Darwin, Charles. 2002. Autobiographies. Penguin Classics: 132 pp.


November 22, 2014
9:30 am: Resume with Carr (1999) on the maxilla; starting at 468 pages.
10:15: Done with the maxilla, now starting the nasal!
10:41: Done with the nasal, now on with the lacrimal!
11:17: Finished with the lacrimal; now, on to the jugal!
11:46: Done with the jugal, now starting on the postorbital!
12:06: Time for lunch; 472 pages reached.
1:22 pm: Addition of Carr (1999) characters is resumed.
1:34: Done with the postorbital, and skipping over the braincase characters since those were already taken care of for CMNH 7541 in Carr (1999), and the braincase is not preserved in BMR P2002.4.1. So, straight to the palate and starting with the vomer!
1:50: Dammit – MW just crashed when I attempted to paste in a section of cut text.
1:54: Now, on to the surangular!
2:24: Just started the prearticular!
2:31: Now the dentary!
2:34: Dammit –another crash. This is a terrible program.
2:48: Made it to the end of the ontogenetic variation in A. libratus, I am now at the section on taxonomic variation.
2:53: I have to take a break.
3:10: Back to the premaxilla.
3:20: On to the maxilla.
3:33: Stop.
3:52: Resume.
4:04 pm: Stop.

References cited
Carr, T. D.  1999.  Craniofacial ontogeny in Tyrannosauridae (Dinosauria, Theropoda). Journal of Vertebrate Paleontology 19: 497-520.

Saturday, November 22, 2014


Yes - that's a cupcake; for explanation see text.

‘The Amazing Traveling Dinosaur Show’ is a self described “Natural History Museum & gift shop on wheels”; what matters is that their collection includes a real “sub adult Tyrannasaurus rex skull”. Yes, that’s how they spell it.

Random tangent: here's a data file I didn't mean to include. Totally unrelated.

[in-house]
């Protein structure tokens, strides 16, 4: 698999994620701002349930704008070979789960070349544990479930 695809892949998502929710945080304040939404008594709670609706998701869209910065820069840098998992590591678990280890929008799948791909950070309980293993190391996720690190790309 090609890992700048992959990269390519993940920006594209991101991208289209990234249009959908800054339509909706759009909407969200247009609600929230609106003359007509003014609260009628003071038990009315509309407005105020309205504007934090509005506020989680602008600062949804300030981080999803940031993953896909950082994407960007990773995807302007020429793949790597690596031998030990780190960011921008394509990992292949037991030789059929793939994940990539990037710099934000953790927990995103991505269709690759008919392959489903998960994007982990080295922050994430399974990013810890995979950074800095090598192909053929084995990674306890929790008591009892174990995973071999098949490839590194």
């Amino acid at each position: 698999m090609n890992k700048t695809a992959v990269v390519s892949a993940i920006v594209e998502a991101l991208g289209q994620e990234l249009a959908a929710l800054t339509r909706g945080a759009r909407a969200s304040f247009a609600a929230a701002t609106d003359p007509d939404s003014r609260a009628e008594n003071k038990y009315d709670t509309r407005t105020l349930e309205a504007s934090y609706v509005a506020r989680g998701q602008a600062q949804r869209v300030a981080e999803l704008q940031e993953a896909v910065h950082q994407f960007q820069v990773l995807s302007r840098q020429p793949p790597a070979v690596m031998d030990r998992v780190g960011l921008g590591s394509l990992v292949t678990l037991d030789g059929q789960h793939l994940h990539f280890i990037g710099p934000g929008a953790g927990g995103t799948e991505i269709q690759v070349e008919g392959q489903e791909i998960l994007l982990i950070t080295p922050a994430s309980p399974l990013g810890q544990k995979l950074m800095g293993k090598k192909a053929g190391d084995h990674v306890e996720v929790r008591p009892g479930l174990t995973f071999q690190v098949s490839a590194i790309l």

I first heard of the specimen a couple of years ago from a colleague who casually mentioned a “real juvenile T. rex skull that is privately owned in Calgary”. That was rumor, but now the specimen has surfaced in the hands of a private company that is based in British Columbia.
The specimen is nicknamed “Cupcake”, and the photographs on their website show that it includes a virtually complete cranium and both mandibular rami. It is, of course, for sale. I can only hope that it finds its way into a real museum collection, where it rightfully belongs.
Of note, their site also includes photographs of an adult T. rex nicknamed “King Kong”, which passed through their hands as “one of our past projects”. Regrettably, this specimen is also privately owned; in recent months it has traveled widely, where it was briefly on display in October at a mineral show in Munich, and before that in June 2014 it made an appearance at a gem and jewelry trade show in Hong Kong.
What follows is the List of Shame – a tally of privately owned Tyrannosaurus rex specimens that Science cannot touch. In no particular order (the number of juveniles and subadults is most distressing):
1. Cupcake: subadult skull and jaws; almost certainly collected from Montana; owned by The Amazing Traveling Dinosaur Show, British Columbia; it will be on display in Victoria, BC in December, 2014.
2. King Kong: adult skull and skeleton; collected from Montana; privately owned by an individual person; a project of The Amazing Traveling Dinosaur Show; was on public display at the Mineralientage Munchen, at the Munich Trade Fair Center Oct 24-25 2014; in June 2014 it was briefly displayed at a gem and jewelry trade show in Hong Kong.
3. Tinker: subadult skull and skeleton; collected in South Dakota in 1998; privately owned; presently on display in an art gallery in Abu Dhabi; on sale for $10 million; found associated with the adult specimen Regina.
4. Regina: adult; found associated with Tinker; the pair is for sale between $12 and $14 million.
5 & 6. Russell: composite of two adults; skull and skeleton; collected from Montana in 2012; offered for sale at the Bonham’s auction in November, 2013; it was on display at a 2013 Gem and Mineral show (Denver or Tucson).
7. Dueling tyrannosaurid: subadult skull and skeleton; collected from Montana in 2006; offered for sale at the Bonham’s auction in November, 2013; associated with a ceratopsian; owned by CK Productions.
8. Baby bob: juvenile skull and skeleton; collected from Montana in 2013; privately owned by the collector; specimen is for sale.
9. Samson: adult skull and skeleton; collected from South Dakota in 1987; sold in 2009 to a private individual.